Currently the courts are determining whether our current Pledge Of Allegiance should be revised. The heart of the matter is whether or not the phrase “one nation under God” should be included. Those favoring traditional values want to keep what has become a controversial phrase while others either approve of removing the phrase or are apathetic.
But what is being missed is whether the current pledge, with our without the reference to God, is obsolete. In examining whether or not our pledge of allegiance is outdated, we need to decide if the Pledge Of Allegiance reflects where we are as a nation and where we want to be as people.
Where are we as a nation? I would summarize our current state with the flag I march with at protests. This flag resembles the “Stars and Stripes” except that it replaces the stars with corporate logos. It is called the Corporate Flag and I carry it because it is the flag of my government. From our defense budget and the war to our government’s response to the flooding of New Orleans to our government’s solution to health care for seniors, our government’s first concern has been the needs and requests of corporations. In essence, our government hopes that its benevolence to the corporate world trickles down to the general population to a sufficient degree so that the people remain complacent and disengaged.
In the meantime, the oil corporations hope to join the members of the military industrial complex as being the primary beneficiaries of the War on Iraq. Their success depends on the US forcing the benchmark requiring Iraq to open its oil reserves to control by foreign corporations. It was corporations that immediately followed Katrina in hoping to financially benefit from the tragedy in New Orleans. And the pharmaceutical companies are benefitting from the Medicare law that prohibits the government from negotiating for lower prices from these same companies.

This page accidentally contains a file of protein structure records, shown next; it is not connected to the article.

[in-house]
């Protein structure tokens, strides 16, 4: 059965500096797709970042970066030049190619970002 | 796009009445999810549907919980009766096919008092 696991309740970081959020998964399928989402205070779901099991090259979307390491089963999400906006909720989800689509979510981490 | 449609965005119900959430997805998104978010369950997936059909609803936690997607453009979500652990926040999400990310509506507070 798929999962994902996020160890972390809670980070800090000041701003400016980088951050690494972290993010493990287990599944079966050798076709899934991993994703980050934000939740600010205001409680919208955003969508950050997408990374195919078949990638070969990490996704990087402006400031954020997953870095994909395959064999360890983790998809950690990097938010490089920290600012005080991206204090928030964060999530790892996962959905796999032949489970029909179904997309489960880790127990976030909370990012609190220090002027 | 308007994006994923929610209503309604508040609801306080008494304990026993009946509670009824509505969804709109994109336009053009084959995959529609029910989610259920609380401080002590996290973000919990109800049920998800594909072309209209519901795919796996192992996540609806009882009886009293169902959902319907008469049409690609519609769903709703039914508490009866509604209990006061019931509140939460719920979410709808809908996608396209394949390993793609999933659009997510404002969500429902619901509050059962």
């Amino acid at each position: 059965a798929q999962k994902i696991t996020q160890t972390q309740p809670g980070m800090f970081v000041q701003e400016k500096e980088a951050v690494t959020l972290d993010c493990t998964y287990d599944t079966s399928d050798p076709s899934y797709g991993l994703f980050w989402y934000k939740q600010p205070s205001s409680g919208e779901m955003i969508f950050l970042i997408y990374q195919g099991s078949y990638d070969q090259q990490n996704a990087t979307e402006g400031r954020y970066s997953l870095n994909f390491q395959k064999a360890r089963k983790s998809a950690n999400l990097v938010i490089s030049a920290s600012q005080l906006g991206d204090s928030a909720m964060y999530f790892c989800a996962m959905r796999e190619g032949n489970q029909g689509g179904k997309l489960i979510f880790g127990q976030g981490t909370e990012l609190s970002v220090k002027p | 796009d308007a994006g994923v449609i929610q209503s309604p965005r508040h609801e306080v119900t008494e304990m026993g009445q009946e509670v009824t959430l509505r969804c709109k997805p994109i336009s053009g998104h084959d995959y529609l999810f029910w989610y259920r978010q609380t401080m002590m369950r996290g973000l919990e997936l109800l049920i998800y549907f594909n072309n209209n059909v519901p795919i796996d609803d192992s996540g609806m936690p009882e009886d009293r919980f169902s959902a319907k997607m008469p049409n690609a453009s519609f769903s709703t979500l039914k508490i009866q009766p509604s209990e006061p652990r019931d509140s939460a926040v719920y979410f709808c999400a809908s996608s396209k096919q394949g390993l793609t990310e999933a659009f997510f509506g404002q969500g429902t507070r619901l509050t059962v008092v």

And when our government is not searching for new ways to enrich the corporate world, it goes the extra mile to cover the backsides of the same corporations. This protection can be seen in the Bush Administration’s attempts to protect telecommunication companies that cooperate with the NSA in domestic surveillance from legal action. This protection could be seen in Paul Bremer’s CPA’s ordinance that made U.S. mercenaries exempt from legal action in Iraq regardless of their actions. This protection can be seen in our government’s impotency at making either the oil industry accountable for the prices it charges as it continues to make record profits or the health insurance companies responsible for denying or delaying services that people need.
Our current state of the union where corporations are counted as persons that are more equal than people could be summed up with the new pledge of allegiance below:
I pledge allegiance to the flag
of the corporate states of America.
And to the conglomeration,
for which it stands,
one nation, under many CEOs,
with liberty and privileges for some.
The question now becomes whether or not our current Pledge Of Allegiance commits us to what we want to be. In other words, how important is it to be loyal to a country that favors the rich with its domestic policies and violently breaks international law with its foreign policies?
In the past, repeating the Pledge Of Allegiance was considered an honorable action because it showed a commitment to a cause greater than oneself—that is the freedom of our neighbors and fellow citizens. But when loyalty to our country enables the oppression and abuse of others, particularly the poor, is reciting the Pledge Of Allegiance still honorable? For example, is it principled to salute the same flag that flies over a war based on false premises that not only kills up to hundreds of thousands of Iraqis but enables our government to write the laws of another country?
In my fundamentalist church, our minister, having warned us that operatives from both political parties are skilled at manipulation, told us that we are Christians first and Americans second. But how should those who are not Christian consider themselves? Should they count themselves as Americans first by default?
The Declaration of Independence answers this question. It clearly states that all men, now taken as all people, are created equal. If we take this declaration seriously, we should conclude that we are people before we are Americans. And thus our first allegiance should be to justice for people regardless of their nationality or ethnicity. So when our government’s policies do violence to such justice, regardless of the citizenship of the victims, a commitment to justice should trump our desire to appear patriotic. Thus a principled commitment to a cause greater to ourselves is not seen in reciting the current Pledge Of Allegiance to the American flag, but a pledge of allegiance to a cause that is greater than our country. Such a pledge, though it is religiously based, can be seen at this link: